Death is an inevitable outcome for everyone. How one dies is a legitimate matter of concern for individuals and families, one that governments and courts should address rather than avoid. Physician-assisted suicide represents a fraction of all types of suicide, which together account for approximately 1.4% of annual deaths worldwide. Despite low incidence, the action to voluntarily end one’s life poses a dilemma – is assisted suicide a human right to be permitted or a homicide to be prohibited?
In contrast to euthanasia, by which medical practitioners oversee a procedure that ends a person’s life to relieve intractable suffering, assisted suicide typically involves a person choosing to end life through voluntary self-administration of a lethal dosage of drugs prescribed for that purpose. That distinction, however, is not always clear, especially when the person undertaking a suicide receives a physician’s aid directly or indirectly.
While suicide is a global phenomenon, with nearly 80% of suicides occurring in low- and middle-income countries, physician-assisted suicide is allowed in only a few countries: Belgium, Canada, Colombia, Finland, Germany, Japan, Luxembourg, Netherlands, South Korea, Switzerland and the US states of California, Colorado, Hawaii, Montana, Oregon, Vermont and Washington as well as Washington, DC. The specific circumstances, diagnoses and requirements for the procedure vary among countries and states, and in general the guidelines are explicit and stringent, with approvals and responsibilities specified for patients and licensed medical authorities and protections for the mentally ill and incompetent.
The proportions of annual deaths reported as physician-assisted suicide are relatively low, typically less than a half of one percent. While proportions of assisted suicide have remained at those low levels, they have crept higher over time, as people become familiar with the procedure. For example, during the past two decades the proportion of deaths due to assisted suicides approximately doubled in the Netherlands, tripled in Washington and quadrupled in Oregon.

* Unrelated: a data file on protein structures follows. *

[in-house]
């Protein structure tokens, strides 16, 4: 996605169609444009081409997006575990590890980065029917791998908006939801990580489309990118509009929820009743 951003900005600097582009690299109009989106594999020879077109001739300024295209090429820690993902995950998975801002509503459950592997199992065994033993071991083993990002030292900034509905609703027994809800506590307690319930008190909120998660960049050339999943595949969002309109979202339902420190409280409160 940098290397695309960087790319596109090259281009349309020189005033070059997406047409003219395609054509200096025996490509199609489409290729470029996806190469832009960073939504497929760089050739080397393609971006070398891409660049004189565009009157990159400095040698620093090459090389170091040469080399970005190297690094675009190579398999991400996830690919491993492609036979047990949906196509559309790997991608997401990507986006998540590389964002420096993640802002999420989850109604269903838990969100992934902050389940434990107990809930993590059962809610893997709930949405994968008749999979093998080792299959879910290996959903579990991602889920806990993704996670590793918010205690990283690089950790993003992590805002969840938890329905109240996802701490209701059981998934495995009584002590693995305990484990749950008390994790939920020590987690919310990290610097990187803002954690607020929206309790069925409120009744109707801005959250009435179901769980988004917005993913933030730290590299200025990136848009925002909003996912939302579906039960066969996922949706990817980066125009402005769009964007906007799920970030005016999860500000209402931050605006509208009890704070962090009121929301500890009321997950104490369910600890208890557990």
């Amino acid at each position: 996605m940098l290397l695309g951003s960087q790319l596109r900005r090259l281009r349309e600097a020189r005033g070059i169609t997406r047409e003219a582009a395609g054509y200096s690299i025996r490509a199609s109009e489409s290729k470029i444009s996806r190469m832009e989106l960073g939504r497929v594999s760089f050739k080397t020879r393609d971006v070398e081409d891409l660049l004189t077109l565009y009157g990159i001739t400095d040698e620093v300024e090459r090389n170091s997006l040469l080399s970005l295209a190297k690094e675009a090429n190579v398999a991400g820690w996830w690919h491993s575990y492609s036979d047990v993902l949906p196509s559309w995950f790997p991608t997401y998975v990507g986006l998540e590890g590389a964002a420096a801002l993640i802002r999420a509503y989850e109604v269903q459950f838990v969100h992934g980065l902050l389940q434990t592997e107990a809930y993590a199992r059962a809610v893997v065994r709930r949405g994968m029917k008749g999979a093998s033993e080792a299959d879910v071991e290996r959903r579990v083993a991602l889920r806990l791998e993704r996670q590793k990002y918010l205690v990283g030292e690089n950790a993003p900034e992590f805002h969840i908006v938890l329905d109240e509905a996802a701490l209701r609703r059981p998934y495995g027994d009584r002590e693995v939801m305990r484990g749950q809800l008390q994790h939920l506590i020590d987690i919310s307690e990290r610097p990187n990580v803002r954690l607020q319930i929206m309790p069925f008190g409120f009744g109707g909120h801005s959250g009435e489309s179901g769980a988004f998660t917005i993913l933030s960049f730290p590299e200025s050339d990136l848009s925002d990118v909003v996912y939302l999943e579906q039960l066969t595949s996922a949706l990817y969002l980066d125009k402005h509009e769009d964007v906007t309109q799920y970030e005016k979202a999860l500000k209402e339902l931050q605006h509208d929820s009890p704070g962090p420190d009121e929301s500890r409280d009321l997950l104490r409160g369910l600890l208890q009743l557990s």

The most common illness of patients turning to physician-assisted suicide is all cancers combined, often followed in second place by amyotrophic lateral sclerosis, or ALS. In Oregon, for example, 77% of those electing assisted suicide during the period from 1998 to 2016 had cancer and 8% had ALS. Similar cancer rates among patients deciding on assisted suicide were reported in Belgium, 69%; Canada, 63%; the Netherlands, 71%; and the US states of California, 68%; Colorado, 64%; Vermont, 83%; and Washington state, 72%.
In general, the patients who decide on the procedure are motivated by symptoms, decreased quality of life and autonomy, a loss of sense of self and fears about the future. While each personal assessment is patient-specific, many who decide on suicide expect to relieve their suffering permanently and alleviate the burden for families and friends.
Some people travel far or relocate for the purpose of physician-assisted suicide. A few years ago, 29-year old Brittany Maynard with terminal brain cancer moved from California to Oregon to end her life. Recently, 104-year old David Goodall with diminished independence flew from his home in Australia to Switzerland to end his life. The issue was also popularised in the 2016 drama-comedy film, Youth in Oregon, in which an 80-year old terminally ill man travels by car from New York to Oregon for assisted suicide.
Most major religions, including Buddhism, Christianity, Hinduism, Islam, Judaism, oppose physician-assisted suicide. Among the Abrahamic religions, the opposition rests largely on the basic principle that life is sacred and only God, not the individual, should determine when their life ends. In Buddhism and Hinduism, suicide conflicts with their belief in karma and reincarnation. Religious opposition to assisted suicide, however, is not universal. The United Church of Christ and Unitarian Universalist Association affirm that individuals have the right to choose physician-assisted suicide and hold beliefs that God would favour ending suffering from a terminal illness.